Energy flow in ecosystem

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living things need energy. Some biotic factors get their energy from
the sun. Others eat other biotic factors
As a result energy flows in ecosystems. This flow of energy can be represented with
food chains and food webs. For most ecosystems the ultimate energy source
is the sun As you move from one organism to another you
move up trophic levels. For example moving from the mollusk to the
white perch would be a trophic level Producers which use photosynthesis to create
their energy are a large source of energy in an ecosystem. Plants and algae are examples of producers. As consumers eat these producers, carbon bonds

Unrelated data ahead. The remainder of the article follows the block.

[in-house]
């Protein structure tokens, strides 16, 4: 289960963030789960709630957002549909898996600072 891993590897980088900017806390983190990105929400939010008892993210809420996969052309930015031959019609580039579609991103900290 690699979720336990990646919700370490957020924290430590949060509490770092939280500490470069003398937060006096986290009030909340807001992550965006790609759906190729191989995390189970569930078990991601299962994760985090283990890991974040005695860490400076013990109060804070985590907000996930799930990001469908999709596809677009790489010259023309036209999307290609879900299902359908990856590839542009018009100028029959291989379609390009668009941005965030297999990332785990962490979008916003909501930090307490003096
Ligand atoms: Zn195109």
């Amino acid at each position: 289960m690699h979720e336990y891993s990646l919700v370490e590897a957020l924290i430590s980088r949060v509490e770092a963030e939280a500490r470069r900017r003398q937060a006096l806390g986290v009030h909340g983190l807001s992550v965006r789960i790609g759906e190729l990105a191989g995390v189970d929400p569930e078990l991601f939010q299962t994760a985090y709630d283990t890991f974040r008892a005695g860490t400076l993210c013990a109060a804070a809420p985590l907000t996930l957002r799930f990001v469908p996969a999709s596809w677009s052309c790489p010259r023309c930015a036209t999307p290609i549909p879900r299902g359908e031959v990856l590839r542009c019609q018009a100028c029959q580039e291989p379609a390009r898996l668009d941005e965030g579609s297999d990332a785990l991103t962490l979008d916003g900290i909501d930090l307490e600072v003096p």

are broken and energy is released and this energy is transferred from one level to another. As you move from one trophic level to another
you lose 90 percent of the energy. This is known as the 10 percent rule. For example if you start with 1000 Joule and
a grasshopper eats the plants only 10 Joule will be transferred, and a bird eats the insect
on 1 Joule will be transferred Where does this energy go? Most of the energy is lost as heat
The energy flow in an ecosystem follows the laws of thermodynamic
The first law states that states that energy cannot be created or destroyed in an isolated
system however it can be converted from one form to another The second law states that this energy conversion
is never completely efficient. As a result, most energy is lost as heat. So there you go. The energy flow in an ecosystem
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